By Linda Rubenstein, Director of Community Impact CliftonLarsonAllen Email T. 301.931.7320
- During COVID-19, employees are looking to their organization’s leaders to chart a path forward.
- By offering teammates empathy, flexibility, encouragement, and resources, leaders can provide much-needed support.
- CLA can equip you with the tools, resources, and tips you need to help your teammates during the pandemic.
Now, more than ever, employees are looking to their leaders for help. Though COVID-19 has had a collective effect on workplaces around the world, each of your team members are impacted differently.
As a leader, it’s unrealistic to think you can allay all of your employees’ concerns or anxieties. However, you can offer reassurance by taking a few simple steps to let your employees know you’re paying attention to their needs, and providing a true path forward.
As we’ve guided our clients and our teams through the unprecedented times caused by COVID-19, we’ve focused on the following four areas:
As you communicate with your team members, ask yourself: “What is the experience of dealing with COVID-19 anxiety like for them?” Times like these call for increased empathy, so it’s important to assume positive intent and listen with an open mind in an effort to put yourself in their shoes.
In front of you, your employees may not feel comfortable expressing themselves fully, so pay attention to other cues. Video chats offer a good opportunity to pick up on body language, which can give you clues that there may be more to the story.
We are working under rapidly changing circumstances for our businesses and our personal lives. Whenever possible, provide your teams with flexibility to adapt to their current reality at home, which may include taking care of children or accommodating a partner who is working from home as well. Set clear expectations about project due dates, but allow team members the freedom to complete the tasks during a timeframe that balances with family commitments.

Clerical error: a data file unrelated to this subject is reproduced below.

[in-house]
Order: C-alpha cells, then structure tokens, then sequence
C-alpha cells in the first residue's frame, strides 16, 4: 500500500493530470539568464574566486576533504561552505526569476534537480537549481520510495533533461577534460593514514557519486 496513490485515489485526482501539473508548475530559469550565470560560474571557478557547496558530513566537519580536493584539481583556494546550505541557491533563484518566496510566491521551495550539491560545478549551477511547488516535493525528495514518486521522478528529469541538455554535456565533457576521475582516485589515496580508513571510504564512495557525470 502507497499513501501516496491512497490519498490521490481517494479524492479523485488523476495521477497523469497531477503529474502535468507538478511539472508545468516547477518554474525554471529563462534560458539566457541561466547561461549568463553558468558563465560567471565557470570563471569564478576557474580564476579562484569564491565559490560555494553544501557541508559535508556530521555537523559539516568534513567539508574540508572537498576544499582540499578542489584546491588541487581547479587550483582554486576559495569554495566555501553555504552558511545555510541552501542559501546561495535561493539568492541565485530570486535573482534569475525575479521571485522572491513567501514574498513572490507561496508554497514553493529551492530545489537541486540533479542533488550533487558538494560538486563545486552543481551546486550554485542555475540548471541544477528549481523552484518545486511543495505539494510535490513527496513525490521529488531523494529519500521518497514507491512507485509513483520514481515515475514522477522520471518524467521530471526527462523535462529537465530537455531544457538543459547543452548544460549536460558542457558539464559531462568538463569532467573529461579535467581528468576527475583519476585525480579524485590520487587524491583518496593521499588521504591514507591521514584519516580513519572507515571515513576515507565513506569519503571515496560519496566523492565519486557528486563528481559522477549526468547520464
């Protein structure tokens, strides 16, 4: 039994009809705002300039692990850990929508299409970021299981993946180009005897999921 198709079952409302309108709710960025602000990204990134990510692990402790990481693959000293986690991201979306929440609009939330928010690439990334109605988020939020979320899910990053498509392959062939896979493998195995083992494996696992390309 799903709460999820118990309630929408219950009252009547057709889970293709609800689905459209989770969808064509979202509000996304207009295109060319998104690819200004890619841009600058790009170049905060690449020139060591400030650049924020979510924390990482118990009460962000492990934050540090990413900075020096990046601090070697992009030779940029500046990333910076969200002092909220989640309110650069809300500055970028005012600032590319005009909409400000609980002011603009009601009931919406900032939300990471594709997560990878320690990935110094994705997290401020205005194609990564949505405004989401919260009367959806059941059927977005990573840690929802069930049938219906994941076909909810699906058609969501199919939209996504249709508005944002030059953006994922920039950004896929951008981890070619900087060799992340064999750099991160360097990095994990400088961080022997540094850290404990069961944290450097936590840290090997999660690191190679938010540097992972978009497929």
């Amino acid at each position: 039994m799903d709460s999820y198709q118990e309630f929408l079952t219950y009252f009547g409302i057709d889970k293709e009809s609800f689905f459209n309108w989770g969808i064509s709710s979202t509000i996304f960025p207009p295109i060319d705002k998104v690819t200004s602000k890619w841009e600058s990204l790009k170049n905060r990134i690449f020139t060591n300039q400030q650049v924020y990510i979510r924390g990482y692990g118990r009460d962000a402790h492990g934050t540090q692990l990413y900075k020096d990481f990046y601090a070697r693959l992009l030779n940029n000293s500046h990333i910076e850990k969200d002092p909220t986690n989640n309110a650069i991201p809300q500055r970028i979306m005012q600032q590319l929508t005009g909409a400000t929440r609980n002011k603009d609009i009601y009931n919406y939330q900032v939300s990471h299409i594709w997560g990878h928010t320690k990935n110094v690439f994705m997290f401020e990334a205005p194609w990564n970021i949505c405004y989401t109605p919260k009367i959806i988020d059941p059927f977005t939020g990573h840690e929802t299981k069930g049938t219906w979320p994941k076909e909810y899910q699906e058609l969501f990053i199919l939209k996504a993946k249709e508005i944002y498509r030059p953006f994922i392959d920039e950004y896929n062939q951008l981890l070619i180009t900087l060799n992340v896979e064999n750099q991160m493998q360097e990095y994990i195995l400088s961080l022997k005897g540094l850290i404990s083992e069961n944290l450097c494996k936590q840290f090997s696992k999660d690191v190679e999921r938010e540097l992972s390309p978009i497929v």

Acknowledge the anxiety and challenges we all feel. Let your team know they are not alone during this crisis. For instance, start team meetings with a check-in where every person shares a word to describe their feelings at the moment. Friendly competitions and easy challenges offer ways to cheer each other on and keep spirits up, too.
The amount of pandemic-related information and resources available to your employees can be overwhelming. Build a community around wellness and share mental health resources such as LearnToLive. You can also provide avenues for information-sharing among your teams. For example, use message boards to post “life hacks.” Another option is to create online communities for your people to connect around interests they are passionate about, or the challenges they face.
As leaders, we don’t need to solve the problems of our people, but we do need to listen and offer support. As we all come together, we can work to emerge stronger on the other side.